Friday, February 25, 2005

What's distracting me this week. Sorry it's long.

What's really on my mind, and what I have trouble explaining concisely is about Terry Schiavo. Soon, I want to write about why I think describe why I think Life wants to Live, but for now, I just want to get down my thoughts about this particular dilemma.

The bullets that matter to me:
Her husband never mentioned her deathwish during medical malpractice trial which awarded him more than a million $ for care throughout her "natural" life which was then expected to be of normal duration. He makes her life unpleasant and won't authorize therapy to regain speech or independent swallowing, which would eliminate the threat of extermination by feeding tube removal. He moved her years ago into from a nice nursing facility into a room in a hospice (run by a corporation of which his lawyer was formerly CEO) and won't allow her to have open windows, to leave her room, to be visited by therapy animals (which she loves), or to have her room decorated by the flowers and affectionate personal tokens her family brings. These denials are made under the auspices of protecting her from various potential harms.

She was a practicing, observant Catholic who never discussed a deathwish with family or friends, and her intentions which (according to his testimony) animate her husband's unrelenting pursuit of her death were made in casual conversation while watching TV. Perhaps the demonstration of her life gives some indication as to her wishes beyond the he-said and no-one-else-concurs of Michael Schiavo's argument? Perhaps not all of us would like our spouses to so literally construe everything we say while watching American Idol?

A couple of years ago, Michael had Terri's feeding withheld and she survived 6 days of legal wrangling until Florida governor Jeb Bush intervened and she was again given hydration and nourishment. Apparently, Terri wasn't cognizant enough to know she'd rather be dead, so instead of liberating herself from the mortal coil with a thankful sigh, she clung to life and suffered agonies of hunger and thirst that are illegal to inflict on a pet hamster. Without food and water, a healthy body doesn't expire nearly as quickly as the already compromised systems of a terminal cancer victim or the extremely aged. This time, doctors expect it may even take two weeks to starve her, while her husband presides over her excruciating, accelerated, unnatural death despite his promises of love and fidelity and lasting care during the malpractice trial.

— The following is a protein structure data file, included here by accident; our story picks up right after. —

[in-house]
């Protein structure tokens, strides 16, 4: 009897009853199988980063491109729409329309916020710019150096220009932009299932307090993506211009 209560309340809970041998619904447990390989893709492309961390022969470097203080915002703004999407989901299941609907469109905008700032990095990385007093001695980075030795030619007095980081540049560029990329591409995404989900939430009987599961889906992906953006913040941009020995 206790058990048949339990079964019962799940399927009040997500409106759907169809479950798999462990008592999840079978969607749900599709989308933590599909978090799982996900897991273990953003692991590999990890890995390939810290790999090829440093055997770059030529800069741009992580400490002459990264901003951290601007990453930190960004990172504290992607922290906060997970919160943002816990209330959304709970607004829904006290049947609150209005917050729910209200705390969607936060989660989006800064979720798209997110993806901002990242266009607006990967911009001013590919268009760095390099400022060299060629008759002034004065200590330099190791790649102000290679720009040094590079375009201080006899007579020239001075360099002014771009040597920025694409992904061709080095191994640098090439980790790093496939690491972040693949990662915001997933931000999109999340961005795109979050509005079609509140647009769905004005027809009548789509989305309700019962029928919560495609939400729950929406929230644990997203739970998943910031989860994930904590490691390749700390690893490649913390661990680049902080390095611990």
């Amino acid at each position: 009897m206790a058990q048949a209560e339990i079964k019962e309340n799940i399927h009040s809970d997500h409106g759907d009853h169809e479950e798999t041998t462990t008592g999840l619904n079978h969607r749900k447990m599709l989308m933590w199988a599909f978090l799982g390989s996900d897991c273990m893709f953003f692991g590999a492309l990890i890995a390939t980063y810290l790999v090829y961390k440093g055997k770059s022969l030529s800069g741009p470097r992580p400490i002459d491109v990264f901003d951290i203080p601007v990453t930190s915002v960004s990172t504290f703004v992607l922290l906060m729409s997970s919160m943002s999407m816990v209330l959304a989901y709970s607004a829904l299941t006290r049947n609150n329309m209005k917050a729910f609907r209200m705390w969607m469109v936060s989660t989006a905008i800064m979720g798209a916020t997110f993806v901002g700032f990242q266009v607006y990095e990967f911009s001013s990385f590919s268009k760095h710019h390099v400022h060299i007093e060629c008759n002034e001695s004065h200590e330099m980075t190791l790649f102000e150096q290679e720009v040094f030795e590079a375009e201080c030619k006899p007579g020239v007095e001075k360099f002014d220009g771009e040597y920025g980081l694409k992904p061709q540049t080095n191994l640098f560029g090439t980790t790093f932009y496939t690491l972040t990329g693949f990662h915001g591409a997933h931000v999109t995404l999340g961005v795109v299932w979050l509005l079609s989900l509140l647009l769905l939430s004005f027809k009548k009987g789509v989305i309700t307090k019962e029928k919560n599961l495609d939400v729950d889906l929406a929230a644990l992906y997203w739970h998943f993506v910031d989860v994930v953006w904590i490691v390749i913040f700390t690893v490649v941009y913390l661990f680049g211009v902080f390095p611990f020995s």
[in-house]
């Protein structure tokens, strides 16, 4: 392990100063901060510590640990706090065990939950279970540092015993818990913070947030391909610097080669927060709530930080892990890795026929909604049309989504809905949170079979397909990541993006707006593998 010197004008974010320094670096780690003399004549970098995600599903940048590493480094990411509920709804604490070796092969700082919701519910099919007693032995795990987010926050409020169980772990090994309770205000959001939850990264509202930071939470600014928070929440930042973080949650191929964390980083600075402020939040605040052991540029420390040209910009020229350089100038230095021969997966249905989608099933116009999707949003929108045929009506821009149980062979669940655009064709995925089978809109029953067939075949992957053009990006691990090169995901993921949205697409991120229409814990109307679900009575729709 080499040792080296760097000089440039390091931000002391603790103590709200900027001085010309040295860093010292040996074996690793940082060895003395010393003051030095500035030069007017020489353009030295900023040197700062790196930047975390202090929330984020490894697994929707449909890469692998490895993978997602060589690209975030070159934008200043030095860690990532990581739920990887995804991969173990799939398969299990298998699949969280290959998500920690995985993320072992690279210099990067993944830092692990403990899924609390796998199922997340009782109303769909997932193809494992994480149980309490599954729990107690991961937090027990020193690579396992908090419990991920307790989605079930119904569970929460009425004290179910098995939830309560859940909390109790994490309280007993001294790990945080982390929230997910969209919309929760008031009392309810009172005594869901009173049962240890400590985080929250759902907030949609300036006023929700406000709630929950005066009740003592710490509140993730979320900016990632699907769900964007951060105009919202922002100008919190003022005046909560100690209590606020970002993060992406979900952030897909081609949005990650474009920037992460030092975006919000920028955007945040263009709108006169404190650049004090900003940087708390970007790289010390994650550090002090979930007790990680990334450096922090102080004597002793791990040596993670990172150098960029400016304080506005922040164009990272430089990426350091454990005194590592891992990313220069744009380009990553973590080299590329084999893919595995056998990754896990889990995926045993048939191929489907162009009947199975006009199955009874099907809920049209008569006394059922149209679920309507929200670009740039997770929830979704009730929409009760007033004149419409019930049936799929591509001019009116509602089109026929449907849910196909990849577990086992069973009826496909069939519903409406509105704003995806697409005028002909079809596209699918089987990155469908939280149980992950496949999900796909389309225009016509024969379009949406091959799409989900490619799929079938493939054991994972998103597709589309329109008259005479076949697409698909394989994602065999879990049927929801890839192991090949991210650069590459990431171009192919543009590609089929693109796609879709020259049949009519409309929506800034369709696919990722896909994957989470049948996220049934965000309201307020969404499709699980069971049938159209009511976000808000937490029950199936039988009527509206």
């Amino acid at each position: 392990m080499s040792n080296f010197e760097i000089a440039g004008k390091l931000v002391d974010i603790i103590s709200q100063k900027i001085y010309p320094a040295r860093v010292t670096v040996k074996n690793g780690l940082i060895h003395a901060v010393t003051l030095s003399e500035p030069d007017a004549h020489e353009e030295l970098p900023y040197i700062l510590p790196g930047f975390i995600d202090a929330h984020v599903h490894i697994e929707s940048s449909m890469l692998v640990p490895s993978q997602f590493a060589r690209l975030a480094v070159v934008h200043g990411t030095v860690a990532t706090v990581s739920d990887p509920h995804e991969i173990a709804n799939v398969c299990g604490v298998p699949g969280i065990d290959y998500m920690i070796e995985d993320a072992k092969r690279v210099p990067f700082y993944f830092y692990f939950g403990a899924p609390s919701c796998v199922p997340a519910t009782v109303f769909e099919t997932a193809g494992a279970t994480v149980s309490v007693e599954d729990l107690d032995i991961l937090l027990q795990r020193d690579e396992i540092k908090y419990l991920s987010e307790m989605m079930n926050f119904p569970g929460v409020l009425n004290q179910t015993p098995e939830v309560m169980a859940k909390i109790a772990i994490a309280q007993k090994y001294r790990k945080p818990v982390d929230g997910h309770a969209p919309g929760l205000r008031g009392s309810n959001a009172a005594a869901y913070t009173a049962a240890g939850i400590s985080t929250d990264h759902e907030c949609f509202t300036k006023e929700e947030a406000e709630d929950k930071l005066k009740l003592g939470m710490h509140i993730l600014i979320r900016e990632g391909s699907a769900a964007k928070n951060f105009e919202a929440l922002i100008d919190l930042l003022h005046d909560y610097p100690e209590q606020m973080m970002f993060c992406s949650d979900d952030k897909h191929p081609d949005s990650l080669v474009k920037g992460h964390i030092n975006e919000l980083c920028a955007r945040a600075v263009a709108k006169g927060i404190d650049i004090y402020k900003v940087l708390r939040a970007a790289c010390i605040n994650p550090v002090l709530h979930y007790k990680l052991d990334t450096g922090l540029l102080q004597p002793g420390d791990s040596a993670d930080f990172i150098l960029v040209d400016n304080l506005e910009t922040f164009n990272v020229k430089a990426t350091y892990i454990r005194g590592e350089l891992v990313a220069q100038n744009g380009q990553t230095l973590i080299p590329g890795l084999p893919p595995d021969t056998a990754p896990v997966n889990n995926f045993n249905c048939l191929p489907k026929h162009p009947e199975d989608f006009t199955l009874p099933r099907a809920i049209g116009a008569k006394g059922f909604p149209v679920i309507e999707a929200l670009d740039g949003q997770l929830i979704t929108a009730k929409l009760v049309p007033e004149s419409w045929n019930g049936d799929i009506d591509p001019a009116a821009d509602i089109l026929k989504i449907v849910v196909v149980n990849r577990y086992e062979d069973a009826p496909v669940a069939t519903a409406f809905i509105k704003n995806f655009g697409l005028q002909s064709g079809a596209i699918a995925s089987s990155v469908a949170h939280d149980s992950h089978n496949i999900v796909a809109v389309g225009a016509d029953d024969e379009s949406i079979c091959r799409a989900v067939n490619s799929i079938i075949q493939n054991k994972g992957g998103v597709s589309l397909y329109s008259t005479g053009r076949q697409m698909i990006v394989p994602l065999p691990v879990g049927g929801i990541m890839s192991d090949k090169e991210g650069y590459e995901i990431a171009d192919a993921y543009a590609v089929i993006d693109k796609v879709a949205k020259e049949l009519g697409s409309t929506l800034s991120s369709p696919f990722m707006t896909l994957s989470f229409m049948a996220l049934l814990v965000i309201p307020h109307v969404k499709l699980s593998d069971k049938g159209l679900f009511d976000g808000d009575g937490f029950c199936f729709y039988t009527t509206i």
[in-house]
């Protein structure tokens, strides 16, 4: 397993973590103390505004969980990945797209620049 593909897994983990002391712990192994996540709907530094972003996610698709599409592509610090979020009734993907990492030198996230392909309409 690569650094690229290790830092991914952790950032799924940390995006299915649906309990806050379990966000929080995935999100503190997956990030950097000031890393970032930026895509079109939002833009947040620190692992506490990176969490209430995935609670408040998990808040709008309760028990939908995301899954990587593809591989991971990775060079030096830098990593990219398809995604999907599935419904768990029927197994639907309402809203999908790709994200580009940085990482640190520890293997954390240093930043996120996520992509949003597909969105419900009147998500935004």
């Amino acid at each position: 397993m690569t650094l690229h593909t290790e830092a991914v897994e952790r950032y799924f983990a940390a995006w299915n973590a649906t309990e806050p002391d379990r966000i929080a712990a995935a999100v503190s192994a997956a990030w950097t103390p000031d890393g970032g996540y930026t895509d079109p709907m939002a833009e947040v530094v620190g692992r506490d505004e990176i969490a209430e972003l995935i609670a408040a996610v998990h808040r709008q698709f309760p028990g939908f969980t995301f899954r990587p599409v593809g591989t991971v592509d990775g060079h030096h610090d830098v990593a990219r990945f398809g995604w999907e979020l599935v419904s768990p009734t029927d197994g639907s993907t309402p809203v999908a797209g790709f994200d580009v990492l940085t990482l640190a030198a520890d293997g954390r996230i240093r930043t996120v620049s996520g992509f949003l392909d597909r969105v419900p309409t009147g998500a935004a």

Terri's family has offered to absorb all expenses for Terri (save Michael's exorbitant legal costs) and will agree not to ever seek any portion of her medical award or interefere with any action of divorce (or not) or visitation (or not). But here's the rub and the reason why Michael won't reliquish custody of Terri though he already cohabitates with another woman and their two children.

As Terri's legal spouse and guardian, his claim to the money is the strongest, and he's been able to block (with Judge Greer's help) examination into the dispensation of funds, approximately $400K of which have gone to his lawyer. Other judges might not approve when almost 1/3 of the funds for a disabled woman's lifetime care evaporate in legal fees. Other judges might question the quality and ethics of the financial and medical stewardship provided by Mike and his flak. Examining Murdering Mike's lawyer's relationship to the hospice and his own stake in the outcome, and surmising a talented lawyer's ability to bamboozle perfidious, unsophisticated Mike Schiavo into foolish gambits that pad legal fees without enriching Terri's life, I sense a powerful motive that may be the seed of Michael's attorney's vocal advocacy of euthanasia and Terri's right to die.

Because no matter what Terri's family is willing to vow, Michael Schiavo knows that if they're empowered, they will welcome Terri into their home and commence many kindnesses as well as therapies: the kind of memory triggers and interventions which have restored other "PVS" cases to volitional independence. These recoveries are unpredictable and can be dramatic even after years. In the news quite recently, a profoundly brain-damaged woman began speaking after 20 years and has regained much of her memory.

The compelling offer that Terri's family can't legally make to Michael and his lawyer are to forfeit Terri's own rights to her medical fund. Should she have any meaningful improvement, she would have the primary claim to ask for an accounting.

That's why Michael insists she's unsalvageable.
That's why he can't risk any recovery of her capacity.
That's why he has to kill her.

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